Shortbread family recipe

Yes, you too can make shortbread.

pieces of shortbread in a Pyrex baking pan

This 5-ingredient recipe is considered delicate and time-consuming.

ingredients for shortbread artfully displayed
1-lb.454 gButter
1-tsp.5 mlPure Vanilla Extract
1¼-Cup285 mlFruit Sugar (no less)
5¾-cups1.35 LCake and Pastry Flour
4-tbsp.60 mlRice Flour

  A Large Mixing Bowl
  A Cookie Sheet
  A Large Spoon
  A Spatula
  A Sieve
  2-Cup Measuring Cup
  1-Cup Measuring Cup
  A Teaspoon
  A Tablespoon
  A Fork
  A Knife

  A glass of your favorite BEvERage

Let the butter warm to room temperature. If you normally wear a sweater, your room is not warm enough. Don’t even think of using the oven, microwave, or stovetop to warm the butter.

Preheat oven to 275°F (135°C).

Sift 1¼ cups (355 ml) of fruit sugar into 1 pound (454 g) of warm butter.

two-thirds of a cup of fruit sugar
In a mixing bowl, a block of butter and sifted sugar

Use a large spoon to mix to the sugar and butter until the clumps become a well-blended paste. At this stage it is important to know that if you lick your fingers, you must wash and dry your hands immediately before proceeding.

a mixing bowl of crumbled butter
fruit sugar creamed into butter

Add 1 teaspoon (5 ml) of vanilla and blend well with a large spoon. Continue to sift in 4 tablespoons (60 ml) of rice flour.

a teaspoon of real vanilla extract
a box of rice flour, in front a set of four teaspoons artfully displayed

½-cup at a time, sift in the 5¾ cups (1350 ml) of cake and pastry flour. Fold in with a spatula.

A bowl of dough, on the bowl is a sifter with sifted flour on top of the dough
a ball of dough in a bowl with a measuring cup half full of flour and a glass of rye

When your girly man arms are too weak to continue to fold with the spatula, use your fingers to break the clumps into pebbles. Continue to sift in the cake and pastry flour, ½-cup at a time. By the way, that’s pebbles, not sand. If it takes only 5 or 5½ cups (1200 to 1300 ml) to get to pebbles, then stop there.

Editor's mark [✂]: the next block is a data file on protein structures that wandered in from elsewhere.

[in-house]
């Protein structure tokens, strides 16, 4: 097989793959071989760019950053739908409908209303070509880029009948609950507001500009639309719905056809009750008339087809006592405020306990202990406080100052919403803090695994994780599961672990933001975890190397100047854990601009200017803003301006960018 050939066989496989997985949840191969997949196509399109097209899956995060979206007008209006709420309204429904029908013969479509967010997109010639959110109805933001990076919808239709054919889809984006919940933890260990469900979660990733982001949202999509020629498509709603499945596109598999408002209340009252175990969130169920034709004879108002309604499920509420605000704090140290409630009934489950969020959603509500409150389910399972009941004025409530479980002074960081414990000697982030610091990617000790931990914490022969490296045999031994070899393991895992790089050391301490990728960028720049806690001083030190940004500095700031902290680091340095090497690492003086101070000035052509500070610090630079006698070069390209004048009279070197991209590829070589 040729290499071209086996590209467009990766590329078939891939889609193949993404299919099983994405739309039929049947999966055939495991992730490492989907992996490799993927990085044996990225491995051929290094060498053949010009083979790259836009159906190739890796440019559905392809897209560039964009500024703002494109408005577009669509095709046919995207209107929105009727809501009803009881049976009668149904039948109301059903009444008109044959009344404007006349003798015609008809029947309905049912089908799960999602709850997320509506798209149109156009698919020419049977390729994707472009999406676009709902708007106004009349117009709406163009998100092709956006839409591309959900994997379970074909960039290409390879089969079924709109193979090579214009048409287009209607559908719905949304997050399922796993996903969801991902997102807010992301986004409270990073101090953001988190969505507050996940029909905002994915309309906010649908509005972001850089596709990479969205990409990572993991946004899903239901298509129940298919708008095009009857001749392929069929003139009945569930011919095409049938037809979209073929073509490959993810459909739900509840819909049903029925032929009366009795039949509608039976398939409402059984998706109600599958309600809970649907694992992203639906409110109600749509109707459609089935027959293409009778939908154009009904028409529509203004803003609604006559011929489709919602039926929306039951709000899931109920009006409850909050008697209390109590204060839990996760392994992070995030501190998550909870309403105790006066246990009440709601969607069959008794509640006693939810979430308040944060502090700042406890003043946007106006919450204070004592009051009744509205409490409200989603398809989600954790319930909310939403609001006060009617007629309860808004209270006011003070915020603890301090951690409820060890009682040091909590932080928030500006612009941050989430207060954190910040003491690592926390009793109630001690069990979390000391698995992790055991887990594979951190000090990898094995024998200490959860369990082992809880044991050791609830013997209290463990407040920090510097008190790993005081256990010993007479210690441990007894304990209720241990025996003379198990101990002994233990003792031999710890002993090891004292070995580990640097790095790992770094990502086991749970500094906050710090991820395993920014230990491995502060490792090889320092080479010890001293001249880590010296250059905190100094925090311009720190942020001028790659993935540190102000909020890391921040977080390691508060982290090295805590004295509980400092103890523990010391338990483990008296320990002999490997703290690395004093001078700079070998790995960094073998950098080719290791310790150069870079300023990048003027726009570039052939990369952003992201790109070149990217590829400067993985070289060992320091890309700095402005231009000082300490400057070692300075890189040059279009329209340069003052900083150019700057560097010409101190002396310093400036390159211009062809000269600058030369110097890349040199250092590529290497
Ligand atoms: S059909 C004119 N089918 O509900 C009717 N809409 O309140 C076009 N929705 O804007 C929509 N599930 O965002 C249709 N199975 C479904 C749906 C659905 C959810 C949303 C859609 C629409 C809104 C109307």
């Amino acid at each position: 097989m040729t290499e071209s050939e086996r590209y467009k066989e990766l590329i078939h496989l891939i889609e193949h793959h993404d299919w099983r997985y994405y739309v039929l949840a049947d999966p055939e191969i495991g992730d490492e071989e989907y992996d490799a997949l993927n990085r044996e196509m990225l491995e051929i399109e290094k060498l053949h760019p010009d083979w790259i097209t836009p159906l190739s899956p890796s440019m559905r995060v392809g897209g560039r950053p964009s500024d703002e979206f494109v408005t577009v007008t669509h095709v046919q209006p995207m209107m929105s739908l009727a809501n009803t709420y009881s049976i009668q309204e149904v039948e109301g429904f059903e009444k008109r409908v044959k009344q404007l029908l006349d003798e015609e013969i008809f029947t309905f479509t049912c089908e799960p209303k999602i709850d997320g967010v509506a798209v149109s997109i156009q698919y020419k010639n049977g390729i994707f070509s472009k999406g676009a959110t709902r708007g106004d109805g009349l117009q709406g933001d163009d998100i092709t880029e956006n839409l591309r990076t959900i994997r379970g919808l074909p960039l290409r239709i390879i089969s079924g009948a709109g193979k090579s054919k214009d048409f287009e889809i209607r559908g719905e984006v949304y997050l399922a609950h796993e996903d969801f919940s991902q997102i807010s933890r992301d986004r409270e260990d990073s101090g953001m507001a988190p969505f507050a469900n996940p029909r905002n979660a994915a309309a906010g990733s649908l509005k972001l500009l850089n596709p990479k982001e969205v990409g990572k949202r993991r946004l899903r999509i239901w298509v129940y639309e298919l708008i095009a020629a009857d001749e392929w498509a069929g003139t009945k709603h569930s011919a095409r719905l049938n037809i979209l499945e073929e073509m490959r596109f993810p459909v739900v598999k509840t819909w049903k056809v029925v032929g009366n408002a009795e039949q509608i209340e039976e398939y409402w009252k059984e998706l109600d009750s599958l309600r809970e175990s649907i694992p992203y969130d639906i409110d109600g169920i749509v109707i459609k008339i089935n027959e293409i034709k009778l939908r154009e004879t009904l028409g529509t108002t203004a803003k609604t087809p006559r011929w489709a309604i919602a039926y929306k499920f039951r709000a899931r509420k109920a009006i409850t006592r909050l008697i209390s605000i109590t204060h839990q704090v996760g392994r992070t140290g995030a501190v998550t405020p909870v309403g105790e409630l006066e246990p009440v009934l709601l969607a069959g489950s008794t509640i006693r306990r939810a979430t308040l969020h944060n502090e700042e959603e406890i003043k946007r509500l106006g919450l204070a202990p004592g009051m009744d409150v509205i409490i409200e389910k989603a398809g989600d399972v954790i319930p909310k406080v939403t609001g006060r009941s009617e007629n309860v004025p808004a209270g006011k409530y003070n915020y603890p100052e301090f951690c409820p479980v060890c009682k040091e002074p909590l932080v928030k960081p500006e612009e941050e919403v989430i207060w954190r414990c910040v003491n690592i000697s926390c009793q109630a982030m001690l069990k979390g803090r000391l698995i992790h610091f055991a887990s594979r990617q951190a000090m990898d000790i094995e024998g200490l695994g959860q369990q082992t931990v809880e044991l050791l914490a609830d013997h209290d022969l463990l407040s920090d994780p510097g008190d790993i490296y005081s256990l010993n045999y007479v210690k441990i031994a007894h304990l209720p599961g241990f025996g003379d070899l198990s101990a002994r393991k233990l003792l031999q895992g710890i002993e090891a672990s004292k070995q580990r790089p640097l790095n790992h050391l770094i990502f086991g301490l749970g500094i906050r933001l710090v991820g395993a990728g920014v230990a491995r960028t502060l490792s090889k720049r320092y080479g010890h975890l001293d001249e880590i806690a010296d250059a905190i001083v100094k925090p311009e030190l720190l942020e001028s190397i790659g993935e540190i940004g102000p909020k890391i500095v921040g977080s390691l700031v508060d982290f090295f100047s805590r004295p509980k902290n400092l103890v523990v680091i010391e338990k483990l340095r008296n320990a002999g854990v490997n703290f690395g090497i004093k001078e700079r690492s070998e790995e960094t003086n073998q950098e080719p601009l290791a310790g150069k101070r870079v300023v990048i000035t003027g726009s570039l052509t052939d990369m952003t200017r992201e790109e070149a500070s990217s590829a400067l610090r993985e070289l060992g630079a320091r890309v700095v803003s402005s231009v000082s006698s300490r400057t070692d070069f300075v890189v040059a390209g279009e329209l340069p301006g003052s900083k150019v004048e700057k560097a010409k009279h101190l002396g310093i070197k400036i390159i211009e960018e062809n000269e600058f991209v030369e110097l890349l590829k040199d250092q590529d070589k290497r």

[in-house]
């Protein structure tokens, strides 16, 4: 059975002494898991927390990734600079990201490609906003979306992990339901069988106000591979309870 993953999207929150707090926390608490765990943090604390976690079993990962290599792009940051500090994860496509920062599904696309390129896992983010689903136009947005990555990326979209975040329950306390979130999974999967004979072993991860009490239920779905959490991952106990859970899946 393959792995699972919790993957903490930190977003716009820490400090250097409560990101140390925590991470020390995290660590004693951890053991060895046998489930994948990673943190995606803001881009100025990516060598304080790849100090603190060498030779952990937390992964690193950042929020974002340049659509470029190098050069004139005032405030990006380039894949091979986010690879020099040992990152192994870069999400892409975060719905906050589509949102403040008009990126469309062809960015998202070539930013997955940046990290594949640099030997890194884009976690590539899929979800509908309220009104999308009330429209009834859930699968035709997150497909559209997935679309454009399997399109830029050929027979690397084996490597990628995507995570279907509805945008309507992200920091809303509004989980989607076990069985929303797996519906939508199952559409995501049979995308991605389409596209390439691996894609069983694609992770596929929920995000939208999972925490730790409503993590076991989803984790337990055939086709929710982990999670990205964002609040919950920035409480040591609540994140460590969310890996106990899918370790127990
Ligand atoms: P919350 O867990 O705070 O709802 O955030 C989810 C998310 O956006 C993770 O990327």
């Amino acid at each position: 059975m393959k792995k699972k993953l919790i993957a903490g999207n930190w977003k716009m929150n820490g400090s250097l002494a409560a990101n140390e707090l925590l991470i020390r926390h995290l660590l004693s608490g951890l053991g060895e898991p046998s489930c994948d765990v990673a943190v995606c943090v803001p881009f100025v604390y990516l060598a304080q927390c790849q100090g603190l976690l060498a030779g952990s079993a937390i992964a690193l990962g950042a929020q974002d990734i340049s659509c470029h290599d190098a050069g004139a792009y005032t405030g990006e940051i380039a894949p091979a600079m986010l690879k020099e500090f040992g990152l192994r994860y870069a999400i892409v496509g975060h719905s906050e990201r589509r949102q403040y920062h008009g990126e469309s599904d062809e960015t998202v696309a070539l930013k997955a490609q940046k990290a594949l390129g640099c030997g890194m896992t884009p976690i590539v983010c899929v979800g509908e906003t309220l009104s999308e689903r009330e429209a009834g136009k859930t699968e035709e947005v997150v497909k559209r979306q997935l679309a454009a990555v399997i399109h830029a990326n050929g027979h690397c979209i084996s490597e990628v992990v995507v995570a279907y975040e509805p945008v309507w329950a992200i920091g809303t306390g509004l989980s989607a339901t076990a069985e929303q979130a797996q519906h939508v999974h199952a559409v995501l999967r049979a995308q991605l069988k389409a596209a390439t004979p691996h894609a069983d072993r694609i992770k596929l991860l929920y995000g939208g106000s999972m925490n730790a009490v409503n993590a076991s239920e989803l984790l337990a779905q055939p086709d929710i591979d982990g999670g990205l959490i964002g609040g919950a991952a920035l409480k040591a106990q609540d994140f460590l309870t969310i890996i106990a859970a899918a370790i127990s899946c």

a photo of a man stirring pastry in a bowl

Gather the pebbles into large clumps (but, I just…) and gently spread out onto cookie sheet using a large spoon. Use a fork to poke holes into the shortbread all the way to the bottom of the cookie sheet. The holes should be no less than ¼“ apart. Reduce oven to 200°F (95°C) and bake for 1 hour. Keep close watch or it will overcook like mine (Mmm, dog biscuits). Cut immediately into rectangles, and let cool.

a shortbread loaf in a baking pan
Digital Learning Values

Measure with micrometer; mark with chalk; cut with axe

Programme development is often an inverted process.  A lot of thought goes into research and design, while the actual coding is haphazard.  This is why test driven development is so important.

I learned how to code the way I learned how to cook.  I followed a recipe, then I improvised and checked the end result.  I began coding by transcribing programs from Compute! magazine.  This gave me typing skills, concentration, and attention to detail.   Invariably I would make a typo and the code wouldn’t work or would behave differently than written in the article.  After I got the programme working, I would modify the code to see what would happen.  Unfortunately, this lead to bad habits including coding first, then adapting the design to match.

Computer courses in high school and university pretty much reinforced these bad habits by teaching the library of functions first, demonstrating their use, then testing how well they were learned.  With the number of methods and attributes available in the libraries of class object, learning all of them is impractical.  The first and only class that I took in university to invert this behaviour was a software engineering course which focused on the flow of data.  Before any coding was done, before even choosing the language and hardware, the overall highest level black box system had to be designed.  Then step by step, details would be added level by level until it was parsed out into several independent, interrelated objects, each of which could be coded, constructed, attached, or otherwise delegated.  I have been using this approach to programming ever since.